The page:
Christopher D’Urso, a Colts Neck native and currently a senior at the University of Pennsylvania, has been awarded a Rhodes Scholarship for graduate study at the University of Oxford. Considered one of the most prestigious academic honors, the Rhodes is highly competitive with more than 2,500 American students seeking endorsements this past year. The 32 American Rhodes Scholars were then selected from 866 students endorsed by 299 colleges and universities nationwide. According to the Rhodes Trust, the scholarship is worth about $68,000 per year.
“It has been a surreal experience, a feeling which still has not fully worn off and is difficult to find the right words to describe,” shares D’Urso. “They actually announce the winners in person in front of all of the finalists after a long day of interviews which added to the suspense. When I heard my name, I gasped and was in complete shock, especially knowing the talent and qualifications of the other finalists. I realized in that moment my life had changed. It has been so gratifying to see all the years of hard work pay off, and I cannot wait to see where this incredible adventure will take me.”
D’Urso has used his time at college to both excel and to make a difference. He is pursuing his bachelor’s degree in international relations with a minor in Hispanic studies, and also a master of public administration with a certificate in politics from the Fels Institute of Government. He has a perfect grade point average in both programs. Caring deeply about consumer protection, D’Urso testified before Congress in 2014 on revamping country of origin labeling laws. He is also the founding President of Penn CASE, a community service organization designed to provide consumer assistance, support, and education to Philadelphia residents and Penn students. To date the group has helped more than 1,500 individuals. He is also the co-chair of the University Honor Council, the editor-in-chief of the Sigma Iota Rho Journal of International Relations, and a member of the President and Provost’s Task Force on a Safe and Responsible Campus Community.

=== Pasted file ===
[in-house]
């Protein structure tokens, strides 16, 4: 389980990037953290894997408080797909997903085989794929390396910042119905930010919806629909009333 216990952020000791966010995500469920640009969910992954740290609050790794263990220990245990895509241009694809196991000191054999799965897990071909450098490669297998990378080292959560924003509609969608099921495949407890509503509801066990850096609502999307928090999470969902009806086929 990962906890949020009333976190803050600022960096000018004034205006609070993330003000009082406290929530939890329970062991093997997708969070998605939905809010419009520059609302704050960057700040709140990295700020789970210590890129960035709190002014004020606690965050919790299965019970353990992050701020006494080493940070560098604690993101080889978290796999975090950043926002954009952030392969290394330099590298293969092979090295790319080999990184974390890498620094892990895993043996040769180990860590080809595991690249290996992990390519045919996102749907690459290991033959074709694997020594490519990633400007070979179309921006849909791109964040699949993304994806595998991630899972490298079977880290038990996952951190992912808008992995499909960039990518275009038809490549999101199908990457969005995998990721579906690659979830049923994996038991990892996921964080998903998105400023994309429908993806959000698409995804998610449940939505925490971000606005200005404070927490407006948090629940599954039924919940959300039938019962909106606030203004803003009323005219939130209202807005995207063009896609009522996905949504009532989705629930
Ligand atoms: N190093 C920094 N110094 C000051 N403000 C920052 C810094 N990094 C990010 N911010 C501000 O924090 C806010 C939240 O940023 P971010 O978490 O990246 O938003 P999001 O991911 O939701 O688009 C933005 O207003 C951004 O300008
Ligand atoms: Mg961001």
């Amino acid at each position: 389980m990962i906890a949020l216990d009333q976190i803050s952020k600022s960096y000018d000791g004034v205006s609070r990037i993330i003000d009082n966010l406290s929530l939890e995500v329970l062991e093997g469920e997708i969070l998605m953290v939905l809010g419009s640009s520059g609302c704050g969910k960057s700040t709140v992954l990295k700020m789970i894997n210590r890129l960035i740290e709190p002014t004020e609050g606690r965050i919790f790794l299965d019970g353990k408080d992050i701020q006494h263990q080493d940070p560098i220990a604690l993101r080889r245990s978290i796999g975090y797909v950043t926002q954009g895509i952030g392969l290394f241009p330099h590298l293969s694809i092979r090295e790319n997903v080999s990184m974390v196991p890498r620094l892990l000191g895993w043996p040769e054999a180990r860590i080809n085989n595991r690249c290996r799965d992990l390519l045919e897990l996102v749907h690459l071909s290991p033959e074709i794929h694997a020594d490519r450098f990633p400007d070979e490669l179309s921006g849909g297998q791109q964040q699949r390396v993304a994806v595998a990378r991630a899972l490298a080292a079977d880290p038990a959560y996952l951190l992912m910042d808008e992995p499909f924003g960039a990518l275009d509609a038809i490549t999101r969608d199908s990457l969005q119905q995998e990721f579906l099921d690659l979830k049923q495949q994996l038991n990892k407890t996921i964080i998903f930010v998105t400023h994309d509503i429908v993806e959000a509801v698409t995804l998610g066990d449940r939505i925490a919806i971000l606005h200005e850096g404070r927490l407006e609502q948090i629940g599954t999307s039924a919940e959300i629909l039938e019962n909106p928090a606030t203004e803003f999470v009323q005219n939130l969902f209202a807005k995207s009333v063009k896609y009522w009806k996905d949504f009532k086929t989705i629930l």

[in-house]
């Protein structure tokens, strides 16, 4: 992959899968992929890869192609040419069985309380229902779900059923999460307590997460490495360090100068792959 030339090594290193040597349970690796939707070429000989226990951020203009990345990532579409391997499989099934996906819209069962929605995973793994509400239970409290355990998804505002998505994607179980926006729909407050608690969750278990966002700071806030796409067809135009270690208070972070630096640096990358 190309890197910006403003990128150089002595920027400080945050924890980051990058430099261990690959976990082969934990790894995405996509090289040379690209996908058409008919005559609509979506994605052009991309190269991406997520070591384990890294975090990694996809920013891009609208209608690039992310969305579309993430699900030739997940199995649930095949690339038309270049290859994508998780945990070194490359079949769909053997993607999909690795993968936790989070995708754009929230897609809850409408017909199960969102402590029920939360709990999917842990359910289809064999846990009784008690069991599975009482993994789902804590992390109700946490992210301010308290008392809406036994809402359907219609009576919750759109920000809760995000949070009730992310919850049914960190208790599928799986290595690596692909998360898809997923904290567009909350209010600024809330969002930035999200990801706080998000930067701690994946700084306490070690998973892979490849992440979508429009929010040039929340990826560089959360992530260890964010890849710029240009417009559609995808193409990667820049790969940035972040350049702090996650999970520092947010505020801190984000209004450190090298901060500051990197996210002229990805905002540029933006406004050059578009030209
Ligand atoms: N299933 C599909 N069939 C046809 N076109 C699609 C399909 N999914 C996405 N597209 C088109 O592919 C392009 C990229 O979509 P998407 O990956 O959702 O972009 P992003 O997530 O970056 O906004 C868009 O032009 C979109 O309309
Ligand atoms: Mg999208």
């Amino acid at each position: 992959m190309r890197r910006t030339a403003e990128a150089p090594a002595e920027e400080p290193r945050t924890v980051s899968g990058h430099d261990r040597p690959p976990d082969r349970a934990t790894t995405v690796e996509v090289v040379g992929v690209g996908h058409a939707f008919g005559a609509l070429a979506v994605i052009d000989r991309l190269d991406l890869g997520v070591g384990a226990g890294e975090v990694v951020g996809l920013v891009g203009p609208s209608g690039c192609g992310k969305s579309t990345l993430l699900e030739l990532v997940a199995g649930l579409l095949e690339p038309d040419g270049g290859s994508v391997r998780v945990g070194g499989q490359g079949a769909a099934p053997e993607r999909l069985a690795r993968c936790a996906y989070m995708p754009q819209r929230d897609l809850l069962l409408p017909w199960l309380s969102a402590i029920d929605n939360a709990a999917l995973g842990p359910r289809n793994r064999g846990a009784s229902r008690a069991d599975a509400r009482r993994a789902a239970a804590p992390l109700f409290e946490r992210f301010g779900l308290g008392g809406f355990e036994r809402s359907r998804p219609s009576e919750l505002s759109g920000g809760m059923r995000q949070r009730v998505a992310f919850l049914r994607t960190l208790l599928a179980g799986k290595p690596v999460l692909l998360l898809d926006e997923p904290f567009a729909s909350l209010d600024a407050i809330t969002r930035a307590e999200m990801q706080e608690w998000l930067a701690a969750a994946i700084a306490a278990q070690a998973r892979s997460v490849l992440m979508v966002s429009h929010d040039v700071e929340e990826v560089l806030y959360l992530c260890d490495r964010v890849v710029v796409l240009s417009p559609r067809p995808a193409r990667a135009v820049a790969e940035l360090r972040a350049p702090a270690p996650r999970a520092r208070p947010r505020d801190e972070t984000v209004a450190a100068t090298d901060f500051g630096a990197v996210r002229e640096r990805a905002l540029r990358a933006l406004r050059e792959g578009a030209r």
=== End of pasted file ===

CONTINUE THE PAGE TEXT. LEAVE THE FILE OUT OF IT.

“The mission of the Rhodes Scholarship focuses on ‘fighting the world’s fight’, which has also been my life mission ever since my parents taught me at a young age how one person can make a difference,” says D’Urso. “I believe the Scholarship will truly prepare me for a career in public service by exposing me to new and international perspectives and broadening my experiences. After the Rhodes, I plan to attend law school with the hopes of becoming a federal prosecutor and ultimately entering national politics.”
Rhodes Scholarships provide all expenses for two or three years of study at the University of Oxford in England and may allow funding in some instances for four years. Elliot F. Gerson, American Secretary of the Rhodes Trust, called the Rhodes Scholarships, “the oldest and best known award for international study, and arguably the most famous academic award available to American college graduates.” They were created in 1902 by the Will of Cecil Rhodes, British philanthropist and African colonial pioneer, and are provided in partnership with the Second Century Founders, John McCall MacBain O.C. and The Atlantic Philanthropies, and many other generous benefactors. The first class of American Rhodes Scholars entered Oxford in 1904.
At Oxford, D’Urso plans to pursue criminology and criminal justice, as well as global governance and diplomacy. “I’m still in the process of deciding between a two-year Masters in criminology and a three-year doctorate in public policy or sociology,” he says. “Most importantly, I would like to explore new areas that I have not previously studied at Penn while continuing to pursue my passion for public service. I also hope to apply my experiences in consumer protection to help the citizens of Oxford. I am also eager to travel throughout the UK and Europe, which I have not previously visited, so I can learn more about their diverse cultures and history.”
Applicants are chosen on the basis of the criteria set down in the will of Cecil Rhodes, the first being academic excellence. However, there are many other required criteria. A Rhodes Scholar should also have great personal energy, ambition for impact, and an ability to work with others and to achieve one’s goals. In addition, a Rhodes Scholar should be committed to make a strong difference for good in the world, be concerned for the welfare of others, and be conscious of inequities. Finally, Gerson said, “A Rhodes Scholar should show great promise of leadership. In short, we seek outstanding young men and women of intellect, character, leadership, and commitment to service.”